A few years back, I was friends with a girl named *Manic. She and I became friends during a difficult period of my life. My friendship with her was bumpy.
I met her through my friend, Miss Redhead, who knew her through a class she took at the local community college. What attracted me to Manic, was her open personality and honesty. It was refreshing to hear someone who was willing to tell you the truth, even if it hurts. As I grew to know her, I realized there was a downside to all of it.
Manic’s mom died when she was sixteen from lung cancer. When she told me, I was surprised at how she was able to tell this to someone she first met. It was nice to hear how her mother was this strong Jewish lady who didn’t go to college, had strong business sense, and was feisty. It wasn’t nice to hear every time we hung out. By the time we met, her mom already had been dead for four years. I understand that grief has its own course and I should have been patient, but I wanted to hear other things besides her mom.
Her personality was up and down. There were times when she’d be super happy and want to throw a party at her house. Then there were other times she would be blue and mope about an unrequited love she had for a boy at her work. Every time I hung out with her, I wasn’t sure if she was going be a Positive Pete or a Negative Nancy. On top of that, if she asked me for advice on how to be more positive, she would then defend her negativity.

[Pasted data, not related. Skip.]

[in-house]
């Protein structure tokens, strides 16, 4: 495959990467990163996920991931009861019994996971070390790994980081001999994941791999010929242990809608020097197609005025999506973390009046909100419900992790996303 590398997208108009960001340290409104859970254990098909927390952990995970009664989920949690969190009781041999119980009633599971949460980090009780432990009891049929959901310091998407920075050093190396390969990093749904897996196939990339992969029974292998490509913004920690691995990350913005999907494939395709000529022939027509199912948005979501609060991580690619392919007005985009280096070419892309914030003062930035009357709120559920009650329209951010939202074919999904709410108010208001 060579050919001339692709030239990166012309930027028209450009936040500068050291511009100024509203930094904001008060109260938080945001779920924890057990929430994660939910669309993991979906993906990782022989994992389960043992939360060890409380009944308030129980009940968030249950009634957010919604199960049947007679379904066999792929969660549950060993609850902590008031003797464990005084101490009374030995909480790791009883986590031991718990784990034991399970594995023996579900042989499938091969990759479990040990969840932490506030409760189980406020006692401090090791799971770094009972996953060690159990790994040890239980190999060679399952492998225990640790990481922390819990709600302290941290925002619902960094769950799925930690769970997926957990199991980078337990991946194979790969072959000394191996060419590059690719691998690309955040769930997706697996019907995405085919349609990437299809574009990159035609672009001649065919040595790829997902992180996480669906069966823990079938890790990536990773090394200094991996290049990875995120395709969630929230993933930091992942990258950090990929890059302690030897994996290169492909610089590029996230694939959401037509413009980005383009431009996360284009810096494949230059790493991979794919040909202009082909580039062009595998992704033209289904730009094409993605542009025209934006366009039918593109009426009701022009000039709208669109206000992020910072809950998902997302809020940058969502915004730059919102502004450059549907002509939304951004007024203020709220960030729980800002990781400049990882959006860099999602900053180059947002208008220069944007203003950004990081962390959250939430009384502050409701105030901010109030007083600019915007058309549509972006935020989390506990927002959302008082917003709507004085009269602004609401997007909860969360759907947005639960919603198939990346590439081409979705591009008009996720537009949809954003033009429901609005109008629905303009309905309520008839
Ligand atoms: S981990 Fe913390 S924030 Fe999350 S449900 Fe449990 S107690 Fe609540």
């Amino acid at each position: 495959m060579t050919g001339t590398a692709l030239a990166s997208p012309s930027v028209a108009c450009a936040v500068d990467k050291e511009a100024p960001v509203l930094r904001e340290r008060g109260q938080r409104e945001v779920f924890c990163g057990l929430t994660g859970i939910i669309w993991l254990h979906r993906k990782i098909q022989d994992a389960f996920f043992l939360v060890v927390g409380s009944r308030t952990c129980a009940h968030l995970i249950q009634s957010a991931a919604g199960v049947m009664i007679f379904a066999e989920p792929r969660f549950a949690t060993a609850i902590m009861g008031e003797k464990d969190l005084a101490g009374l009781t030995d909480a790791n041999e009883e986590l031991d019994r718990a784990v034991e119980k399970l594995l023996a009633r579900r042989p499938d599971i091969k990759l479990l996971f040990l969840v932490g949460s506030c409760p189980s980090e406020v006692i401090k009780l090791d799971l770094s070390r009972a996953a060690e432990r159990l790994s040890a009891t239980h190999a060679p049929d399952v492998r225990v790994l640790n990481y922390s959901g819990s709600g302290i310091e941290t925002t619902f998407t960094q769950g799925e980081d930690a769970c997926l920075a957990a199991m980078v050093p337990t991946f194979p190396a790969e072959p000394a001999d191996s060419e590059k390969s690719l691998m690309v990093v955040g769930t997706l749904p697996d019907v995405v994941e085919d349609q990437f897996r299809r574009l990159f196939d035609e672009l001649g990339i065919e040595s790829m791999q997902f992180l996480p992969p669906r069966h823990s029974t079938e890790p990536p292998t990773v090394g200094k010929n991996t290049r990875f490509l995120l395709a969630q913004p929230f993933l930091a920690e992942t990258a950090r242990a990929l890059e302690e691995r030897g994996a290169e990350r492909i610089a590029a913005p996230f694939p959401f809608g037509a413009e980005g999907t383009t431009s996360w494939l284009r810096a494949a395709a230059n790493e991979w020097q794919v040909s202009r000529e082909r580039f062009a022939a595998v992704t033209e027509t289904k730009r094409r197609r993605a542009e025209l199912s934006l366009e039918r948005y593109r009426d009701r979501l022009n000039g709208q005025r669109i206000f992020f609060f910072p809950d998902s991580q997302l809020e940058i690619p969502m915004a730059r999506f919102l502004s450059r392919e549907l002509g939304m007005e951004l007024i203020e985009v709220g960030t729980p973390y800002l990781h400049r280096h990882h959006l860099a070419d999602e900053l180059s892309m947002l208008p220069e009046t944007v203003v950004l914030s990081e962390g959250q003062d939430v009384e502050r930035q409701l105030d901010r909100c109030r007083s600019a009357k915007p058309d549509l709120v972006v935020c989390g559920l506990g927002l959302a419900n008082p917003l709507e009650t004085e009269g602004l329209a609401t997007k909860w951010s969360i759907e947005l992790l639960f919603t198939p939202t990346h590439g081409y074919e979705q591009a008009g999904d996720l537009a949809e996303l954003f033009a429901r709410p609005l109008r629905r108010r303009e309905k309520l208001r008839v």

What Broke the Camel’s Back
The last straw I had was when she texted me repeatedly to hang out. I didn’t want to go because I didn’t have money at the time, and I was tired of her clinginess. Also, the times I did hang out with her, I felt pissed off. For example, when she and I were at Barnes and Noble, she kept pushing me to forgive my abusive ex, Mr. Schadenfreude. I kept telling her that I wanted him dead more than anything, but she kept on insisting. I was upset because 1.) I wasn’t ready for acceptance and 2) she wasn’t listening to me. I listened to her complain and rant about her problems without suggesting anything (unless she asked), why couldn’t she do the same for me?
So I friend dumped her through text. I know its terribly classy of me. (sarcasm) I couldn’t stand her negativity, her lack of listening, and her lack of tactfulness. I explained to her through text why I didn’t want to be her friend anymore. She didn’t accept right away that our friendship was over. It took around two years of her sending me love/hate text messages and Facebook messages before she received the hint that I wasn’t going to answer them.
Manic tells me she has Bipolar Disorder
A little before my friendship with her dissolved, she told me she was diagnosed with Bipolar. It made sense looking back at her extreme mood changes. I’m happy she’s diagnosed because at least she’s able to receive therapy and medications for her mental illness.
Thinking About Being Friends
Do I sometimes think of starting up a friendship with her again? Yes. Perhaps later in the future if the timing is right, it’ll happen.